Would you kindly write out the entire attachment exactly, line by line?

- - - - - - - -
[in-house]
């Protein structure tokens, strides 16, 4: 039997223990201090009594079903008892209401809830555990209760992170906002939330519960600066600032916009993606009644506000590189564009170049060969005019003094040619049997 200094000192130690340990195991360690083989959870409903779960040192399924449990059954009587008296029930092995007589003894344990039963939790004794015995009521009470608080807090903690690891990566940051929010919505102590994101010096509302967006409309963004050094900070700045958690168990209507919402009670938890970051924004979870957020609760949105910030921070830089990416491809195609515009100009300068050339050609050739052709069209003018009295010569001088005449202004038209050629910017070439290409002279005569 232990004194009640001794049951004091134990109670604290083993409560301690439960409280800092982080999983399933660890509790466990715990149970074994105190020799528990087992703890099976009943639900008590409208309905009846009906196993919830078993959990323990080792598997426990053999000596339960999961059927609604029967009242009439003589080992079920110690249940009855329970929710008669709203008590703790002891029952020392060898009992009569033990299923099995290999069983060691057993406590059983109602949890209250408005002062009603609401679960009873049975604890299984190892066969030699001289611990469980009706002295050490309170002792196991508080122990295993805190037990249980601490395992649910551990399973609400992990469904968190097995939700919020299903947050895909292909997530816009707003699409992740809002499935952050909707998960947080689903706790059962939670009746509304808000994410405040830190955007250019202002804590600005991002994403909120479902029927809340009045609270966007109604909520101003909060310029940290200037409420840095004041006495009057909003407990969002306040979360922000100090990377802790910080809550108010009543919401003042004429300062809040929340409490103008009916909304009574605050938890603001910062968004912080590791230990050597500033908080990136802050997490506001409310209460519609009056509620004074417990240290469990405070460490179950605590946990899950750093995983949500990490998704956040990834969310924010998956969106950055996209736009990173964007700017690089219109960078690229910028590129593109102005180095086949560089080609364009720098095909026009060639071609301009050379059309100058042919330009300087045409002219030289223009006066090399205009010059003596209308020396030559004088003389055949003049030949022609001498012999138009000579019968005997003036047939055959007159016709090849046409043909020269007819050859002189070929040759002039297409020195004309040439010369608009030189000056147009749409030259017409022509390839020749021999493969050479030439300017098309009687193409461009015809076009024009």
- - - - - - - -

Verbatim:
[in-house]
């Protein structure tokens, strides 16, 4: 039997223990201090009594079903008892209401809830555990209760992170906002939330519960600066600032916009993606009644506000590189564009170049060969005019003094040619049997 200094000192130690340990195991360690083989959870409903779960040192399924449990059954009587008296029930092995007589003894344990039963939790004794015995009521009470608080807090903690690891990566940051929010919505102590994101010096509302967006409309963004050094900070700045958690168990209507919402009670938890970051924004979870957020609760949105910030921070830089990416491809195609515009100009300068050339050609050739052709069209003018009295010569001088005449202004038209050629910017070439290409002279005569 232990004194009640001794049951004091134990109670604290083993409560301690439960409280800092982080999983399933660890509790466990715990149970074994105190020799528990087992703890099976009943639900008590409208309905009846009906196993919830078993959990323990080792598997426990053999000596339960999961059927609604029967009242009439003589080992079920110690249940009855329970929710008669709203008590703790002891029952020392060898009992009569033990299923099995290999069983060691057993406590059983109602949890209250408005002062009603609401679960009873049975604890299984190892066969030699001289611990469980009706002295050490309170002792196991508080122990295993805190037990249980601490395992649910551990399973609400992990469904968190097995939700919020299903947050895909292909997530816009707003699409992740809002499935952050909707998960947080689903706790059962939670009746509304808000994410405040830190955007250019202002804590600005991002994403909120479902029927809340009045609270966007109604909520101003909060310029940290200037409420840095004041006495009057909003407990969002306040979360922000100090990377802790910080809550108010009543919401003042004429300062809040929340409490103008009916909304009574605050938890603001910062968004912080590791230990050597500033908080990136802050997490506001409310209460519609009056509620004074417990240290469990405070460490179950605590946990899950750093995983949500990490998704956040990834969310924010998956969106950055996209736009990173964007700017690089219109960078690229910028590129593109102005180095086949560089080609364009720098095909026009060639071609301009050379059309100058042919330009300087045409002219030289223009006066090399205009010059003596209308020396030559004088003389055949003049030949022609001498012999138009000579019968005997003036047939055959007159016709090849046409043909020269007819050859002189070929040759002039297409020195004309040439010369608009030189000056147009749409030259017409022509390839020749021999493969050479030439300017098309009687193409461009015809076009024009």